A 5.1 magnitude quake was detected about 30 miles from North Korea’s Punggye-Ri nuclear test site this evening, indicating a possible underground nuclear detonation. North Korea’s last nuclear test was in 2013 and the detonation resulted in a quake measuring 5.1 magnitude with an estimated weapons yield between six and nine kilotons. The bomb dropped on Hiroshima was a 15 kiloton weapon by comparison. Update: North Korea says it has detonated its first hydrogen bomb.

According to Reuters, an official from Korea’s Meteorological Administration said:

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“We suspect a man-made earthquake and are analyzing the scale and epicenter of the quake with the geoscience and mineral resource institute of South Korea.”

If this ends up being an underground nuclear test event, it will be the fourth since North Korea started actively testing nuclear devices. Another test has been feared due to increased activity around the site in recent months. This test also comes as Kim Jong Un publicly claimed that the country has developed a hydrogen bomb capability early last month—a claim that was and remains totally baseless.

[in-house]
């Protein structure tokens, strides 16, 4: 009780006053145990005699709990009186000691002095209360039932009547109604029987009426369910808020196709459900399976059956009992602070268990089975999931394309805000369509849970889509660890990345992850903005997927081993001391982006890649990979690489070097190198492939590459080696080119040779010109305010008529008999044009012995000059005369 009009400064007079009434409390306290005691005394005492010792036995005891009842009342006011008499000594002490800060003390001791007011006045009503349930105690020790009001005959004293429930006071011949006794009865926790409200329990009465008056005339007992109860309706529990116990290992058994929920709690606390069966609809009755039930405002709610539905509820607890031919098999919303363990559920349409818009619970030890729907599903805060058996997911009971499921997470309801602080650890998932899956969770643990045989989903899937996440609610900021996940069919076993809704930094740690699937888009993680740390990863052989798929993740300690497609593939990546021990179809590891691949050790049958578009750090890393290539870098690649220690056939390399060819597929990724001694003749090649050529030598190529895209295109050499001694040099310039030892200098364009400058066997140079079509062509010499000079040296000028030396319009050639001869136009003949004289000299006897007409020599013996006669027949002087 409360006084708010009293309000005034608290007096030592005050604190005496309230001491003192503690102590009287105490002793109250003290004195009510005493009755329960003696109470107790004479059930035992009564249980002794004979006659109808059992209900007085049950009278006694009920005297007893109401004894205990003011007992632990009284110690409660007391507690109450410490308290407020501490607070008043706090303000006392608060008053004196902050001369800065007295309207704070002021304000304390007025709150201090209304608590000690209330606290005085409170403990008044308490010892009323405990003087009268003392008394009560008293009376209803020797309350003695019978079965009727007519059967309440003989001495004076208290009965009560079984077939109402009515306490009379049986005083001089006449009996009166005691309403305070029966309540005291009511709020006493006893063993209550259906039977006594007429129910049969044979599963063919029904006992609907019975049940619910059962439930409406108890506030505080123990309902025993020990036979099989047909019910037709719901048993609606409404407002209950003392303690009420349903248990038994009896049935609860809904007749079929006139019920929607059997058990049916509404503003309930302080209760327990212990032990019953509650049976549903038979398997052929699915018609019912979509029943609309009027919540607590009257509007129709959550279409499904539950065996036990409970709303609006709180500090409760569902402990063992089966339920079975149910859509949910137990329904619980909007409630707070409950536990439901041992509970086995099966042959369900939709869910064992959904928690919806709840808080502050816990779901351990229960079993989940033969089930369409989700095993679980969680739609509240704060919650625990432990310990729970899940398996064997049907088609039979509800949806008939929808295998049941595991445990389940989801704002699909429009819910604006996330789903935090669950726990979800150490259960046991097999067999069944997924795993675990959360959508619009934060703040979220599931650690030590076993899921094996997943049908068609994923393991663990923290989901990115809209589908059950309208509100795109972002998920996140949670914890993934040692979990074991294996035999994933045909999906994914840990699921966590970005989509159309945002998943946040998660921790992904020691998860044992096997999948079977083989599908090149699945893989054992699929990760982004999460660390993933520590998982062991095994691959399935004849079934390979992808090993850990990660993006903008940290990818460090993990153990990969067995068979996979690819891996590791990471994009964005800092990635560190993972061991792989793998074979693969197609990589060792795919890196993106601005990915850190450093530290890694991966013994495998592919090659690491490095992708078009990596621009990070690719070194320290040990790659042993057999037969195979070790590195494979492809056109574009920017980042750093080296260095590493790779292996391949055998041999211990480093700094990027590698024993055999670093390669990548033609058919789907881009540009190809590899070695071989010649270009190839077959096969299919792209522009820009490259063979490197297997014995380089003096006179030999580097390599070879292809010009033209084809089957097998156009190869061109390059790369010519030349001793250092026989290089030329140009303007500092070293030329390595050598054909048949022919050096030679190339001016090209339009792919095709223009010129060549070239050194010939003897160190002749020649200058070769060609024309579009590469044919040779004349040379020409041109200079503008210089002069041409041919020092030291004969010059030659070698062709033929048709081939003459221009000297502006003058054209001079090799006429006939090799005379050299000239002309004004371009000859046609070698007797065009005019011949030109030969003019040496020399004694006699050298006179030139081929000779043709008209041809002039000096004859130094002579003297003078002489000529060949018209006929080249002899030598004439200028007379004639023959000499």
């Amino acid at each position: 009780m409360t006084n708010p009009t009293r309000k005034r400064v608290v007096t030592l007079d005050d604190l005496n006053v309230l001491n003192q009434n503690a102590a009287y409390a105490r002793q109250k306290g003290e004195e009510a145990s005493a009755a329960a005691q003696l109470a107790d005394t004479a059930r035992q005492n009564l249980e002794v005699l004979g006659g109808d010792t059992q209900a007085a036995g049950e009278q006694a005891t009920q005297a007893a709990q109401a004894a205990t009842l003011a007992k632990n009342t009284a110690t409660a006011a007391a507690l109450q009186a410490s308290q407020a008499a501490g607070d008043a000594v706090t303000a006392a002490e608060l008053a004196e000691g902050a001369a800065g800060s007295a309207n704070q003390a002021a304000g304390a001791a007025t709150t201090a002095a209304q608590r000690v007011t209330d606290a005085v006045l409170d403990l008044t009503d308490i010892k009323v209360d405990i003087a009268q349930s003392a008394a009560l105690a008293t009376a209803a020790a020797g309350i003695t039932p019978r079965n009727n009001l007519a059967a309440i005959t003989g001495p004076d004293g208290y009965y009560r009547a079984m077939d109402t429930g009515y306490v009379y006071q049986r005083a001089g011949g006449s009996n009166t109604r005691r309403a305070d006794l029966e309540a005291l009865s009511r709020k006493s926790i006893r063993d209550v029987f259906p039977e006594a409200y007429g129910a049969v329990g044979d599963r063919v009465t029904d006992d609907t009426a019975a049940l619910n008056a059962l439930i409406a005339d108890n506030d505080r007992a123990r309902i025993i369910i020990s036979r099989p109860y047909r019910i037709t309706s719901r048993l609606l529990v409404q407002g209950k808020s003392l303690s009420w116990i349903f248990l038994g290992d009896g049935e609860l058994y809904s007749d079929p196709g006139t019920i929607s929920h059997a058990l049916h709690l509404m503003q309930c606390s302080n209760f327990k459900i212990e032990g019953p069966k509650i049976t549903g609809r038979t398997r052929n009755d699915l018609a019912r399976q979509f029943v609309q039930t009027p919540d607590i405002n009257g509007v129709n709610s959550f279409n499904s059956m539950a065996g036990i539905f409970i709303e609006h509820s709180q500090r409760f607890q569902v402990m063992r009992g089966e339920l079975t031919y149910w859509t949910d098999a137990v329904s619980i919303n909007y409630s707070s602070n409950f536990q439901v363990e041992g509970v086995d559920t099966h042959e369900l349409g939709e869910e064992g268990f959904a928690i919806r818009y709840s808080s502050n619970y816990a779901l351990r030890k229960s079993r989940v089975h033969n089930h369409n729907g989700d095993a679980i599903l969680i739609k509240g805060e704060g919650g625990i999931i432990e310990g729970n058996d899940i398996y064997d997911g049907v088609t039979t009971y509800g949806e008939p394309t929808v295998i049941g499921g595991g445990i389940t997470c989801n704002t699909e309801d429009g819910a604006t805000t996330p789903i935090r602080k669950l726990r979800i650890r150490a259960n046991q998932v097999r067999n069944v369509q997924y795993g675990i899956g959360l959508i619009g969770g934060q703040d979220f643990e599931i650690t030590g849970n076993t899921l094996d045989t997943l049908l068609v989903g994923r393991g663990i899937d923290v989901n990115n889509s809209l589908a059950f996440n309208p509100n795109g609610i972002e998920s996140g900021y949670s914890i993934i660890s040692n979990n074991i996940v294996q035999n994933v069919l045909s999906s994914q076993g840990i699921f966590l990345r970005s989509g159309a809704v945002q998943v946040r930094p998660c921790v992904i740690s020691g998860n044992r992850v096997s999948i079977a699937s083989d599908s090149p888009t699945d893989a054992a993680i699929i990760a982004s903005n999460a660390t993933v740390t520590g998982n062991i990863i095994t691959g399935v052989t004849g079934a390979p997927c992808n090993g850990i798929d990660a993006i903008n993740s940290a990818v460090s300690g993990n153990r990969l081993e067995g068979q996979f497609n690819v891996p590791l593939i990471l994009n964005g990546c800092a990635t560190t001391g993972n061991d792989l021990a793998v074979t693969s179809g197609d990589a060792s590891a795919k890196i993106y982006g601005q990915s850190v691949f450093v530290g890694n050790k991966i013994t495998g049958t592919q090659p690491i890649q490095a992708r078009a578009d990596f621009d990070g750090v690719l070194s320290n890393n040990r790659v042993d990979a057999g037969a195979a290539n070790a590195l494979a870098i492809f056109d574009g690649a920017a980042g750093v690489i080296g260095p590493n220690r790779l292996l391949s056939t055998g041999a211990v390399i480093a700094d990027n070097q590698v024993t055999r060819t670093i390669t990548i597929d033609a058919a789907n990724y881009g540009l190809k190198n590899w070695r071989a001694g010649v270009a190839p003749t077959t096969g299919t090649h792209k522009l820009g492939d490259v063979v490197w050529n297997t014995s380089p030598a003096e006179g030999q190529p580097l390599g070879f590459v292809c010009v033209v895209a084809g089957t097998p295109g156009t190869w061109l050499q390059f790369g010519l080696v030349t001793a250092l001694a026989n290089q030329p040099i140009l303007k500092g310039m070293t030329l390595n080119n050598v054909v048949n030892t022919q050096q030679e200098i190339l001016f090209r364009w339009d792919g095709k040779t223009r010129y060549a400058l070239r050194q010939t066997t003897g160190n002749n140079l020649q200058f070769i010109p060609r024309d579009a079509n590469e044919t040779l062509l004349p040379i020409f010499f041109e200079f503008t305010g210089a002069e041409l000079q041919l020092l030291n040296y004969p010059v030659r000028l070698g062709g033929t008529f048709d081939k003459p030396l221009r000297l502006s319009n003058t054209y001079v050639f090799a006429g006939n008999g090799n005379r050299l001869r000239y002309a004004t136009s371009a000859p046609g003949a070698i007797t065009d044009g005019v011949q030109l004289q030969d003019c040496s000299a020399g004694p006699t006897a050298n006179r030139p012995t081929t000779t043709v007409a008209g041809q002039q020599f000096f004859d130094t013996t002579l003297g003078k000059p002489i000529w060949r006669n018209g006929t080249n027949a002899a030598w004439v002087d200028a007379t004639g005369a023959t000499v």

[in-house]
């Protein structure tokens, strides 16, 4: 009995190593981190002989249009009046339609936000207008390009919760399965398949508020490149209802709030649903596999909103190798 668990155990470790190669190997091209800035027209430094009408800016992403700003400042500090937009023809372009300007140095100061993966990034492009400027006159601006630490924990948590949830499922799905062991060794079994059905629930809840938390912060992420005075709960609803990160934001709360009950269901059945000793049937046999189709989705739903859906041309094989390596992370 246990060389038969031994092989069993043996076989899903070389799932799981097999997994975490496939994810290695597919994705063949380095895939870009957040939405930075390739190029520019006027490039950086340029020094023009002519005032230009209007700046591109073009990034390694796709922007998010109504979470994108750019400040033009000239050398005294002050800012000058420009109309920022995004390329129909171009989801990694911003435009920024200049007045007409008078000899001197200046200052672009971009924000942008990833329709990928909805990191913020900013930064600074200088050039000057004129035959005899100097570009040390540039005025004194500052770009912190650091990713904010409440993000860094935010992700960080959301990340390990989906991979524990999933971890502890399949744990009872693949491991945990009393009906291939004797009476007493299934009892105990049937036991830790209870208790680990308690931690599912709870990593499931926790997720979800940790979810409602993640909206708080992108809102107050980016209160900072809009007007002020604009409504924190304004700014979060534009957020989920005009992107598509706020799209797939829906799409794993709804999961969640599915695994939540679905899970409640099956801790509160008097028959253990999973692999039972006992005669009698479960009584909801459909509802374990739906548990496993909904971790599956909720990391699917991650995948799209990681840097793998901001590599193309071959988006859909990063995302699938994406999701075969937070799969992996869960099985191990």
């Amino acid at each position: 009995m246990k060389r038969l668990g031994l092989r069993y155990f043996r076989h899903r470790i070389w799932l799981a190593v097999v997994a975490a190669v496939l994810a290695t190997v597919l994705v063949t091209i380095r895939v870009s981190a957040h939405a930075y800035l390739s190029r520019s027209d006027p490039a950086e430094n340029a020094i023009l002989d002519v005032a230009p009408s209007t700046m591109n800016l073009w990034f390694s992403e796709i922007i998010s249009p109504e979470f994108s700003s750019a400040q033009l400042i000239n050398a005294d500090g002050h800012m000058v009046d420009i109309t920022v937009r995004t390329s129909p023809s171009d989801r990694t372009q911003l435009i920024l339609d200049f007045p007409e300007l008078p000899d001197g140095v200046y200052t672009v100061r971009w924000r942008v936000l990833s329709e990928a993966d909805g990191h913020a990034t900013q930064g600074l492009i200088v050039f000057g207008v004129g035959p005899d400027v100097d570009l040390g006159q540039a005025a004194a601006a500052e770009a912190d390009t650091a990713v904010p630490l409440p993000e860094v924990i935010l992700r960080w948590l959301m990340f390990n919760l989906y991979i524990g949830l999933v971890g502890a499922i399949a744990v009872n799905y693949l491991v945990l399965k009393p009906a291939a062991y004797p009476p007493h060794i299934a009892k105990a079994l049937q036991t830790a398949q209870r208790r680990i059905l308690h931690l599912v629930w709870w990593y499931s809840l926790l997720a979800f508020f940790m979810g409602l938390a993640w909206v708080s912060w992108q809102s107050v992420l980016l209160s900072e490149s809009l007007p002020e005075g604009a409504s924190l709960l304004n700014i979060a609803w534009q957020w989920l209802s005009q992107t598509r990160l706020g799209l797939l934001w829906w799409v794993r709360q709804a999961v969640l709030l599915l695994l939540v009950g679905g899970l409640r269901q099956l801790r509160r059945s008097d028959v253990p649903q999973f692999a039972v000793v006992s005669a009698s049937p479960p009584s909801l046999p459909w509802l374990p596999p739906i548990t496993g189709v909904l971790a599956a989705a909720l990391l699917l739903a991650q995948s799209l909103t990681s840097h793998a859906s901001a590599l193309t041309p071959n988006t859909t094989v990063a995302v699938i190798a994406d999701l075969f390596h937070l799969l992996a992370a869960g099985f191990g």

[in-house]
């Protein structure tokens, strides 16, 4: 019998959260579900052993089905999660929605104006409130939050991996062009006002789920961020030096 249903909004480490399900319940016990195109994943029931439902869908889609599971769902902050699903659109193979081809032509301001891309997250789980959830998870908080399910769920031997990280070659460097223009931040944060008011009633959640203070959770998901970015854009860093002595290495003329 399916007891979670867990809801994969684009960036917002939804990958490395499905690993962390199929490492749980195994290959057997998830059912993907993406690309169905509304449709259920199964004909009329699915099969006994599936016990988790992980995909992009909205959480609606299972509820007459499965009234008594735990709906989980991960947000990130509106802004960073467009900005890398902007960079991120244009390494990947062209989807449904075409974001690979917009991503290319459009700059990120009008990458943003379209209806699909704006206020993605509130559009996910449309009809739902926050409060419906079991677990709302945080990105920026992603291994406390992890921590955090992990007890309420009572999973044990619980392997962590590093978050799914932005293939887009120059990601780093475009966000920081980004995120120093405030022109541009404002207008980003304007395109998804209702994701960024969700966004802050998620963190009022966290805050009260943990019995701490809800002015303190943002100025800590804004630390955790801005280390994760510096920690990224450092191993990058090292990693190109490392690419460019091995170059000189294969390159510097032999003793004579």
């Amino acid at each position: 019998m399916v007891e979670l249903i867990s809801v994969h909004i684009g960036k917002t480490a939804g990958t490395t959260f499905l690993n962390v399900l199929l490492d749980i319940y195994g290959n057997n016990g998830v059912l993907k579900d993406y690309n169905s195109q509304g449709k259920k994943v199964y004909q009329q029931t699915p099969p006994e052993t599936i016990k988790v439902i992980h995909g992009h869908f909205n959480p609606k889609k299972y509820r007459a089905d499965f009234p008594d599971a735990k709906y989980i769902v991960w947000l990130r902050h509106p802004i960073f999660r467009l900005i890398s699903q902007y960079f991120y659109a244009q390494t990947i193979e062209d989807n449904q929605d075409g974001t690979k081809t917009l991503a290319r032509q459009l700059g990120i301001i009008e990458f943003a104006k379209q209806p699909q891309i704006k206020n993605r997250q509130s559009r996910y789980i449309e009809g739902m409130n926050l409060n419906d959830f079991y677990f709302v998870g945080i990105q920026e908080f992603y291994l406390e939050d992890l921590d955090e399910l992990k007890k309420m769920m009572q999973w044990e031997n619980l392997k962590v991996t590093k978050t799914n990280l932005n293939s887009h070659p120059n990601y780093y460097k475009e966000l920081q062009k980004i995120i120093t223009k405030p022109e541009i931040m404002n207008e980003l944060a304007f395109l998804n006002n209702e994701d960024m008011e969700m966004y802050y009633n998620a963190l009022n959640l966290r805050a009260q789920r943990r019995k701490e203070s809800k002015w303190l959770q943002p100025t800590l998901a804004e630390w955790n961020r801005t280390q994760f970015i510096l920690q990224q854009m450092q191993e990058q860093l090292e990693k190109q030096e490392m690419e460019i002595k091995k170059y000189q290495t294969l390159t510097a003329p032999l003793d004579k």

North Korea is thought to have between 10 and 20 low-yield nuclear warheads, although the weapons’ reliability remains uncertain.

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At this time all signs are pointing toward this recent quake being a nuclear test, although the exact geology surrounding the Punggye-Ri nuclear test site is notoriously vague, making initial estimates on weapons yield and even if the event was natural or man made hard to pin down.

We will update this post as new information comes available.

UPDATE- 8:05 p.m. PST: North Korea state news has announced that the country has successfully tested a thermonuclear device. It still remains unlikely that North Korea would have jumped from crude fission-based nuclear devices to a much more powerful fusion-based device, also known as a hydrogen bomb.

If this is correct, it would be a massive and suspiciously peculiar leap in nuclear weapons capability for the often volatile nation.

More on this as it develops.


Contact the author at Tyler@jalopnik.com.